Frequently Asked Questions

What are the different levels of care?

We offer 3 levels of residential care.
24/7: All residents start at this level of care and are generally at this level of care the longest.  Residents live in a house that is staffed around the clock with awake direct care professionals.  Residents are expected to participate in group programming as well as their individual appointments with their psychiatrist, therapist, and other support staff.  Medication administration is directly supervised by staff.  Residents are also supported in pursuing Community Integration such as paid employment, volunteer work, or furthering their education.
Step-Down:  Once a resident has obtained 15-20 hours of consistent Community Integration and is actively participating in their clinical goals, they become eligible to transition to the Step-Down level of care.  At this level of care, there is still staff support available 24/7, but residents are given more independence.  They may be able to use a personal vehicle, have more time in the community without staff present, remain in the house without staff present, self-administer medication, and create a modified daily schedule.
Semi-Independent:  Once a resident has obtained 25-30 hours of consistent Community Integration and is actively participating in their clinical goals, they become eligible for the Semi-Independent level of care.  Staff are available during the day, but there is more independence built into a resident’s schedule.  The house is largely maintained by the residents who live there.  A staff member lives in a connected apartment in case of emergencies during the night.  At this level of care, residents are paired with a staff member for 1:1 practice of independent living skills, and residents assume responsibility for more aspects of their life such as picking up medication refills and shopping for groceries.
The program is designed to move through the levels of care in order, however, residents often have to move back and forth between them as clinically indicated.  After successfully completing the semi-independent level of care, a resident may be offered the option to transition to Supported Living.  This is not considered residential treatment as the resident would obtain their own housing.  They would be able to continue to see their clinical team at ClearView for a period of 6 months while they connect with other outpatient providers.

What is the average length of stay?

Our average length of stay is 12-18 months, though it varies based on an individual’s unique needs.  We are a long-term residential program, so we ask that residents anticipate at least the average length of stay as they consider admission to ClearView.  Many residents stay at ClearView longer than that as well as the become a part of the community through work/school and are active in the clinical program.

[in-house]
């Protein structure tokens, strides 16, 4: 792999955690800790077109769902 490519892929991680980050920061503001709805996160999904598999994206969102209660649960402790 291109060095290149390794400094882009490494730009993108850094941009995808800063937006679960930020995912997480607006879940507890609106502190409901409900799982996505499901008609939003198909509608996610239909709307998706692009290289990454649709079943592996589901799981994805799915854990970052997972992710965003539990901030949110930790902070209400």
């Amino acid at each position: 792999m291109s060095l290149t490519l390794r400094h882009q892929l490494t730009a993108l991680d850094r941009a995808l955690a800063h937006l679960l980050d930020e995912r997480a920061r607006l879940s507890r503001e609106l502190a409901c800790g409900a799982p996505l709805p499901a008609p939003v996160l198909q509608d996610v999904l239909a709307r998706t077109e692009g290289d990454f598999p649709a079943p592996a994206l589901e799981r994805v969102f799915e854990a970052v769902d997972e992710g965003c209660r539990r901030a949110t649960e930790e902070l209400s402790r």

What is the admissions process?

Please see the Admissions page for instructions on how to complete a referral for Admission.  After a referral is completed, the Admissions Manager will reach out to you to discuss the next steps.  We will ask a potential resident to sign a release of information for any current or previous providers or hospitals where they have received care, so that we can begin to collect clinical records.  We will also conduct interviews with a potential resident and their support system to obtain further clinical information.  The Admissions Committee (which consists of the Executive Director, Medical Director, Psychiatrist, Clinical Director, Program Director, and Admissions Manager) then meets to review all information provided and make a final decision on admission.  This is a deliberate process to ensure that the most appropriate decision is made for all parties.  Please be advised we cannot accept urgent or emergent admissions due to this process.

Do you accept insurance?

We are in-network with Carefirst (Maryland’s product of Blue Cross Blue Shield) and the BCBS Federal Employee Program.  We are unable to work with other insurance companies, including any other form of Blue Cross Blue Shield.

What is the cost of treatment?

For the 24/7 level of care, the cost is between $17,000 per month.  Step-Down is $13,000 per month and Semi-Independent is $9,000 per month.  The Supported Living program costs $4,500 per month.  All new residents start at the 24/7 level of care and must work through the program to transition to any lower level of care.  This cost includes room and board, all clinical and support services, fees for community activities, etc.  Not included in these costs are copays for medications and any copays for providers outside of ClearView (for example, a primary care physician or medical specialist). *Rates are effective from 1/1/24

What is the average age of residents?

We generally serve younger adults, with an average age range of 18-35.  However, we have had many residents over the age of 35 successfully complete the program as well.

What is the living situation like?

We have five residences and all bedrooms are single occupancy; residents do not share bedrooms. We have two houses with private bathrooms and three houses with shared bathrooms. Residents that would need to share a bathroom would only need to share it with one other resident.

Do residents cohabitate?

We have five co-ed residences.  All bedrooms are single occupancy.  Two of our residences also have single bathrooms, and the other residences have shared bathrooms which are shared between two residents.  ClearView is an inclusive and affirming community and serves residents of all genders, orientations, and identities.  Residents of the opposite sex do cohabitate.  However, all residents have their own bedrooms and either a private bathroom or a shared bathroom with one other resident specifically matched for privacy.  There are also shared living spaces such as living rooms, dining rooms, and kitchens.  Please see the virtual tours provided on this page for a closer look at each of our residences.